The Sycophancy of A. Phillips, who had prejudiced Mr. Addison against Pope, occasioned those papers in the Guardian, written by the latter, in which there is an ironical preference given to the Pastorals of Phillips, above his own; in order to fupport the profound judgment of those who could not distinguish between the rural and the rustic ; and, on that account, condemned the Paftorals of Pope for wanting fimplicity. These papers were sent by an unknown hand to Steele, and the irony escaping him, he communicated them' to Mr. Pope, declaring he would never publish any paper, where one of the Club was complimented at the expence of another. Pope told him he was too delicate, and insisted that the papers should be published in the Guardian. They were so. And the pleasantry escaped all but Addison : who, taking Pope afide, said to him in his agreeable manner, You have put your friends here in a very ridiculous light, as will be feen when it is understood, as it must foon be, that you was only laughing at the admirers of Phillips.
But this ill conduct of Phillips occafioned a more open ridicule of his Pastorals, in the mock poem called the Shepherd's Week, written by Gay. But, though more open, the object of it was ill understood by those who were strangers to the quarrel. These miftook the Shepherd's Week for a Burlesque of Virgil's Palorals. How far this goes towards a vindication of Phillips's fimple painting, let others judge.
WARBURTON. A mixture of British and Grecian ideas may justly be deemed a blemish in these Pastorals : and propriety is certainly violated, when he couples Pactolus with Thames, and Windsor with
Hybla. Complaints of immoderate heat, and wishes to be core veyed to cooling caverns, when uttered by the inhabitants of Greece, have a decorum and confiftency, which they totally lose in the character of a British shepherd : and Theocritus, during the ardors of Sirius, must have heard the murmurings of a brook, and the whispers of a pine, with more home felt pleasure, than Pope could possibly experience upon the fame occafion. We can never completely relish, or adequately understand any author, especially any ancient, except we keep in our eye his climate, his country, and his age. Pope himself informs us, in a note, that he judiciously omitted the following verfe,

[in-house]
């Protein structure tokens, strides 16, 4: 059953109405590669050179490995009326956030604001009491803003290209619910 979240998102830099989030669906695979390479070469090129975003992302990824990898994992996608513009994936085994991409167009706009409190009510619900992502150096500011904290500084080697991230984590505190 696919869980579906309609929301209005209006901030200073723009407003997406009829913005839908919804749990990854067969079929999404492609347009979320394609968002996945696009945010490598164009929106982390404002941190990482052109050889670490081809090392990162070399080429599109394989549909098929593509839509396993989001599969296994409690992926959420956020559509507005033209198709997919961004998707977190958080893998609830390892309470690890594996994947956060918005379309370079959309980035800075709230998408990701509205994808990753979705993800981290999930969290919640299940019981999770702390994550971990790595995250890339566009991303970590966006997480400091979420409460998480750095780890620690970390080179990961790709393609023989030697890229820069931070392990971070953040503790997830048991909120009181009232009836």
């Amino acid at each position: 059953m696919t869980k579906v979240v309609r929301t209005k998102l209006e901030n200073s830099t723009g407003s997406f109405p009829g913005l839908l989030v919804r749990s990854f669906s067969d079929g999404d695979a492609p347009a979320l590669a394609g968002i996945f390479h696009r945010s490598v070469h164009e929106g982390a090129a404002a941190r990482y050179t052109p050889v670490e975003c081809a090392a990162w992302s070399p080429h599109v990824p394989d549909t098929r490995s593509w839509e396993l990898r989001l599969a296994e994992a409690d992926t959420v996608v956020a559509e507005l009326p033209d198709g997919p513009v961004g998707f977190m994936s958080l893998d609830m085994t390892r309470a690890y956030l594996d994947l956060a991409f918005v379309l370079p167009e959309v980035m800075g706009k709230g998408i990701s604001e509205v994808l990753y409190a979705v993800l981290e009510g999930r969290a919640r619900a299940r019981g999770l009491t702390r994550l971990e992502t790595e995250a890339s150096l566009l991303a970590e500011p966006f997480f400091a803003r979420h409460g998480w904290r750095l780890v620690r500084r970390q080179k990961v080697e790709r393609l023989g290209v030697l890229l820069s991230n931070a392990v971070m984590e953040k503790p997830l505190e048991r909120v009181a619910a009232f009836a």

And lift'ning wolves grow milder as they hear, on account of the absurdity, which Spenser overlooked, of introducing wolves into England. But on this principle, which is certainly a just one, may it not be asked why he should speak, the scene lying in Windsor Forest, of the sultry Sirius, of the grateful clusters of gropes, of a pipe of reeds, the antique fiftula, of thanking Ceres for a plentiful harvest, of the facrifice of lambs, with many other instances that might be adduced to this purpose. That Pope however was fenfible of the importance of adapting images to the scene of action, is obvious from the following example of his judgment; for in translating
Audiit Eurotas, jussitque ediscere Lauros, he bas dexterously dropt the laurels appropriated to Eurotas, as he is speaking of the river Thames, and has rendered it,
Thames heard the numbers, as he flow'd along,
And bade his Willows learn the moving fong. In the passages which Pope has imitated from Theocritus, and from his Latin Translator Virgil, he has merited but little applause. It may not be unentertaining to see how coldly and unpoetically Pope has copied the subsequent appeal to the Nymphs on the death of Daphnis, in comparison of Milton ou Lycidas, one of his juvenile, but one of his most exquilite, picces.
Where were ye, Nymphs, when the remorseless deep